Others convicted at the trial included seven activists, known as the “UAE 7”, who had their citizenship arbitrarily withdrawn in 2011 and were told to leave the country. They are economist Ahmed Ghaith Al-Suwaidi; teacher Hussain Al-Jabri; former long-term employee of the Ministry of Presidential Affairs Hassan Al-Jabri; teacher Ibrahim Hassan Al-Marzouqi; former teacher Sheikh Mohammed Al-Sadeeq; Dr. Shahin Abdullah Al-Hosni; and Dr. Ali Hussain Al-Hammadi.

In November 2013, the UN Working Group on Arbitrary Detention (WGAD) issued an Opinion on the UAE 94 case, concluding that the UAE government had deprived the defendants of their right to a fair trial, enshrined in Article 10 of the Universal Declaration of Human Rights (UDHR). The WGAD found that the arrest and detention of the individuals had resulted from the exercise of their rights to freedom of opinion and expression and to freedom of peaceful assembly and association, guaranteed under articles 19 and 20 of the UDHR, stating that the restrictions on those rights could not be considered to be proportionate and justified. The WGAD declared the arrest and detention of the 61 defendants who were imprisoned following the mass trial to be arbitrary and called on the UAE authorities to release them and afford them appropriate reparation.

On 18 December 2015, authorities in Indonesia, in cooperation with the UAE state security agency, kidnapped and forcibly deported Al-Suwaidi to the UAE. He was detained upon return in an unknown location, and there are reliable reports that he was subjected to torture and ill-treatment.

On 08 March 2019, before his release, Al-Suwaidi appeared in a television interview widely published by the official media, declaring his remorse for his previous peaceful activities, condemning himself and expressing his repentance, as well as denying reports of his kidnapping, forced disappearance, torture, ill-treatment and unfair trial.

On 16 May 2019, Sheikh Khalifa bin Zayed Al-Nahyan, President of the UAE, issued a pardon for Al-Suwaidi, who was released after being forced to appear in several media interviews.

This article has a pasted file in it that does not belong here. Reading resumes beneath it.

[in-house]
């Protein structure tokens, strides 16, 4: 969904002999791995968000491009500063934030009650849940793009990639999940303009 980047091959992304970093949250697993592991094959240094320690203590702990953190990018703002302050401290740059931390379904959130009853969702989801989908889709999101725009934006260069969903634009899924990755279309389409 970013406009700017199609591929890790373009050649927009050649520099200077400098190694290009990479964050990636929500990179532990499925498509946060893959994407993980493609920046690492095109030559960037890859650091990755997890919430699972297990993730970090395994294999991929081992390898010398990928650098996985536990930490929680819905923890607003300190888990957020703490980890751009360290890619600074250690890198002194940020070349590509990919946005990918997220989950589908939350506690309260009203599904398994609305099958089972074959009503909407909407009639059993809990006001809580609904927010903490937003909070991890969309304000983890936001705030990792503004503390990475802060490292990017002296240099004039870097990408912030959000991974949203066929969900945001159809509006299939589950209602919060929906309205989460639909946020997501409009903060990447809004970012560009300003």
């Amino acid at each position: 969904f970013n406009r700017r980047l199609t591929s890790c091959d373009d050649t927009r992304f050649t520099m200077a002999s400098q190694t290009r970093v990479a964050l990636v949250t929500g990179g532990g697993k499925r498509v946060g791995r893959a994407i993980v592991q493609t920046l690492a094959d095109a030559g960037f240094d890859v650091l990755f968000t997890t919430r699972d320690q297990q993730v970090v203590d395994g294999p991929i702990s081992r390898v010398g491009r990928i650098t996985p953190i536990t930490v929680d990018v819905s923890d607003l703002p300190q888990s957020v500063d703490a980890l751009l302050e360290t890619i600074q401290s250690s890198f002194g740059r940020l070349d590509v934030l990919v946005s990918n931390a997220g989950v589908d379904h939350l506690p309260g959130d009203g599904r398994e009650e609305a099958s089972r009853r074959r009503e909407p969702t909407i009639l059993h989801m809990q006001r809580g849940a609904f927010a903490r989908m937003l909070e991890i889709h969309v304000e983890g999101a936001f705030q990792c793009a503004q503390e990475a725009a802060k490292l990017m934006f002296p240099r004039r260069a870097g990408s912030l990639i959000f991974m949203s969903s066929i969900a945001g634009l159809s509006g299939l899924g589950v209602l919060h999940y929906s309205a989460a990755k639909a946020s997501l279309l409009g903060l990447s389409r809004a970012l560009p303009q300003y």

ii. Othman Abdullah Al-Shehhi

On 24 July 2013, the State Security Aparatus arrested Internet activist and engineer Othman Abdullah Al-Shehhi, who is currently 47 years old, and was holding the position of senior engineer in an Emirati telecommunications company. They raided his house in Ras Al-Khaimah without explaining the reasons or providing a warrant, and took him to an unknown location. Local reports confirmed that he was placed in solitary confinement and subjected to torture during his detention.

On 10 March 2014, the Federal Supreme Court sentenced Al-Shehhi to five years’ imprisonment and a fine of half a million UAE Dirhams (approximately US$136,000) in connection with his support for the reformist movement and prisoners of conscience. He was convicted under Article 182 of the Federal Penal Code and Articles 24 and 41 of the Cyber Crime Law on charges including “belonging to a secret organisation” and “creating and managing pages on the social media website Twitter and posting news and ideas that incite hatred and undermine public order." . His mother passed away on 14 July 2014, and he was prevented from participating in her funeral.

He was released on 08 August 2019, after being forced to appear in the video mentioned above.

iii. Bader Hussain Al-Bahri

Activist Bader Hussain Al-Bahri, head of the Social Rehabilitation Department at the Rehabilitation and Training Centre in Dubai, was arrested by the State Security Apparatus on 22 April 2014, when he was summoned by the Al-Qusais Police Station. Upon his arrival, he was arrested by officers of the State Security Apparatus, who accompanied him to his home in Dubai and searched the house completely, placing his family, both boys and girls, in separate rooms, under intense intimidation, guarded by security personnel. They did not find anything worth mentioning, but they confiscated his passport and took him to an unknown destination.